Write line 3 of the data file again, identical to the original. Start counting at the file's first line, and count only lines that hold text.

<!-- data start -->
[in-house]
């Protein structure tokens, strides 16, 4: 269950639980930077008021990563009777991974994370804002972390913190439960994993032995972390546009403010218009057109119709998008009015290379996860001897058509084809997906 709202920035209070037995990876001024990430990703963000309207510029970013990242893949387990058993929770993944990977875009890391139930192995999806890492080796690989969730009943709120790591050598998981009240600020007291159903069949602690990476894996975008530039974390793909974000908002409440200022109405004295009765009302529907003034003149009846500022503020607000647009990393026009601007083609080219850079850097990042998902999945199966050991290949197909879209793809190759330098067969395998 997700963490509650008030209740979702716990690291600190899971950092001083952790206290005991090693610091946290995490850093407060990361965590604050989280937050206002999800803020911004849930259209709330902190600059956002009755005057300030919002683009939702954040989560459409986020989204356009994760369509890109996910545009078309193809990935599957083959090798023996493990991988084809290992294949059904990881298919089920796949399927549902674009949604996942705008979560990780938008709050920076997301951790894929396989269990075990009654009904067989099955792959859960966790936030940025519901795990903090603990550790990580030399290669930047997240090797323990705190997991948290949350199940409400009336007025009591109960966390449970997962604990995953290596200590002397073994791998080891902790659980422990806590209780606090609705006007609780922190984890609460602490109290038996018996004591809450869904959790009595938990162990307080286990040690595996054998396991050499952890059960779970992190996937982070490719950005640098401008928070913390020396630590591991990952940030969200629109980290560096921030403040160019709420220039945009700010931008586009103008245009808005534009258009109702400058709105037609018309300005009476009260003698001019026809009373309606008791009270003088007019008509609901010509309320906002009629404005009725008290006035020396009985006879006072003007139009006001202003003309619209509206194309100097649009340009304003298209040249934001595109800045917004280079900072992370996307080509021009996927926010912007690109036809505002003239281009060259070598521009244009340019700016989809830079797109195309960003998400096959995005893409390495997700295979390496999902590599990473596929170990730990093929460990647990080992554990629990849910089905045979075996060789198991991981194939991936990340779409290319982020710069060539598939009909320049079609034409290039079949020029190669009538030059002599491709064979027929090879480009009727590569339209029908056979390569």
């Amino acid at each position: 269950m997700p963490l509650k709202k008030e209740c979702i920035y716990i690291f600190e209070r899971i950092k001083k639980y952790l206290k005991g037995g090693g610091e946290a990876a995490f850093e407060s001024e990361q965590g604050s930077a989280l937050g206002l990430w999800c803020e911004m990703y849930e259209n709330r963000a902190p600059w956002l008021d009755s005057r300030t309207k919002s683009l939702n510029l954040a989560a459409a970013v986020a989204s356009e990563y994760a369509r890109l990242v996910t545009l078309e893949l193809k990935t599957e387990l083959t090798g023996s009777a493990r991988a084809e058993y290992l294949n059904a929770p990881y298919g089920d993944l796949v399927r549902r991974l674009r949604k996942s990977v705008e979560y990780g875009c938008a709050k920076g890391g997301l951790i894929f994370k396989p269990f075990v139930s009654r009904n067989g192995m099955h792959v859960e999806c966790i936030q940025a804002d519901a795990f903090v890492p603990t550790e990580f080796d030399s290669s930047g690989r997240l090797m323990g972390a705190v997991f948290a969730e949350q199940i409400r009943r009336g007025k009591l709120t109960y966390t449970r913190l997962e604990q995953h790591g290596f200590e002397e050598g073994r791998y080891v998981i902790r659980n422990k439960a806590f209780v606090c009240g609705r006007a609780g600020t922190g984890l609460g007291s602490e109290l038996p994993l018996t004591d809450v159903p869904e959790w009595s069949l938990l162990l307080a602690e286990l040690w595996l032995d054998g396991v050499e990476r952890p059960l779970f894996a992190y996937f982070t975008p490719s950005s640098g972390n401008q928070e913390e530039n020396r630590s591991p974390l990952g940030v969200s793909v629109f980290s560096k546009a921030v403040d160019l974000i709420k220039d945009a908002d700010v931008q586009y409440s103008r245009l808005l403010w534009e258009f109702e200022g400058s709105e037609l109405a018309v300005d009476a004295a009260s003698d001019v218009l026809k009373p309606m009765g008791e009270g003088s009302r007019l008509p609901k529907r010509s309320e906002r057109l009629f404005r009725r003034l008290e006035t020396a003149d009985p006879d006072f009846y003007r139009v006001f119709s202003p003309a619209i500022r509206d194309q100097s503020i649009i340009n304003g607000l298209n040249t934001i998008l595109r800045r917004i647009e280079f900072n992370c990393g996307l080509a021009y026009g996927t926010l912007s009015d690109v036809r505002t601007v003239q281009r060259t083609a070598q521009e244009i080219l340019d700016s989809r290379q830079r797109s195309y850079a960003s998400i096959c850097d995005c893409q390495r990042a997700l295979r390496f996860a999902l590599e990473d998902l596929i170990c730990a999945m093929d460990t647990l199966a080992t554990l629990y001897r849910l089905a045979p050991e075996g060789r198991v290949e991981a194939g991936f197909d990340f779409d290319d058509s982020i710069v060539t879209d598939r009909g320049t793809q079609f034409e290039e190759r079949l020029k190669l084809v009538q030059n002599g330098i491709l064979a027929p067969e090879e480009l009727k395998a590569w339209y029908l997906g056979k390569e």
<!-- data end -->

């Amino acid at each position: 269950m997700p963490l509650k709202k008030e209740c979702i920035y716990i690291f600190e209070r899971i950092k001083k639980y952790l206290k005991g037995g090693g610091e946290a990876a995490f850093e407060s001024e990361q965590g604050s930077a989280l937050g206002l990430w999800c803020e911004m990703y849930e259209n709330r963000a902190p600059w956002l008021d009755s005057r300030t309207k919002s683009l939702n510029l954040a989560a459409a970013v986020a989204s356009e990563y994760a369509r890109l990242v996910t545009l078309e893949l193809k990935t599957e387990l083959t090798g023996s009777a493990r991988a084809e058993y290992l294949n059904a929770p990881y298919g089920d993944l796949v399927r549902r991974l674009r949604k996942s990977v705008e979560y990780g875009c938008a709050k920076g890391g997301l951790i894929f994370k396989p269990f075990v139930s009654r009904n067989g192995m099955h792959v859960e999806c966790i936030q940025a804002d519901a795990f903090v890492p603990t550790e990580f080796d030399s290669s930047g690989r997240l090797m323990g972390a705190v997991f948290a969730e949350q199940i409400r009943r009336g007025k009591l709120t109960y966390t449970r913190l997962e604990q995953h790591g290596f200590e002397e050598g073994r791998y080891v998981i902790r659980n422990k439960a806590f209780v606090c009240g609705r006007a609780g600020t922190g984890l609460g007291s602490e109290l038996p994993l018996t004591d809450v159903p869904e959790w009595s069949l938990l162990l307080a602690e286990l040690w595996l032995d054998g396991v050499e990476r952890p059960l779970f894996a992190y996937f982070t975008p490719s950005s640098g972390n401008q928070e913390e530039n020396r630590s591991p974390l990952g940030v969200s793909v629109f980290s560096k546009a921030v403040d160019l974000i709420k220039d945009a908002d700010v931008q586009y409440s103008r245009l808005l403010w534009e258009f109702e200022g400058s709105e037609l109405a018309v300005d009476a004295a009260s003698d001019v218009l026809k009373p309606m009765g008791e009270g003088s009302r007019l008509p609901k529907r010509s309320e906002r057109l009629f404005r009725r003034l008290e006035t020396a003149d009985p006879d006072f009846y003007r139009v006001f119709s202003p003309a619209i500022r509206d194309q100097s503020i649009i340009n304003g607000l298209n040249t934001i998008l595109r800045r917004i647009e280079f900072n992370c990393g996307l080509a021009y026009g996927t926010l912007s009015d690109v036809r505002t601007v003239q281009r060259t083609a070598q521009e244009i080219l340019d700016s989809r290379q830079r797109s195309y850079a960003s998400i096959c850097d995005c893409q390495r990042a997700l295979r390496f996860a999902l590599e990473d998902l596929i170990c730990a999945m093929d460990t647990l199966a080992t554990l629990y001897r849910l089905a045979p050991e075996g060789r198991v290949e991981a194939g991936f197909d990340f779409d290319d058509s982020i710069v060539t879209d598939r009909g320049t793809q079609f034409e290039e190759r079949l020029k190669l084809v009538q030059n002599g330098i491709l064979a027929p067969e090879e480009l009727k395998a590569w339209y029908l997906g056979k390569e």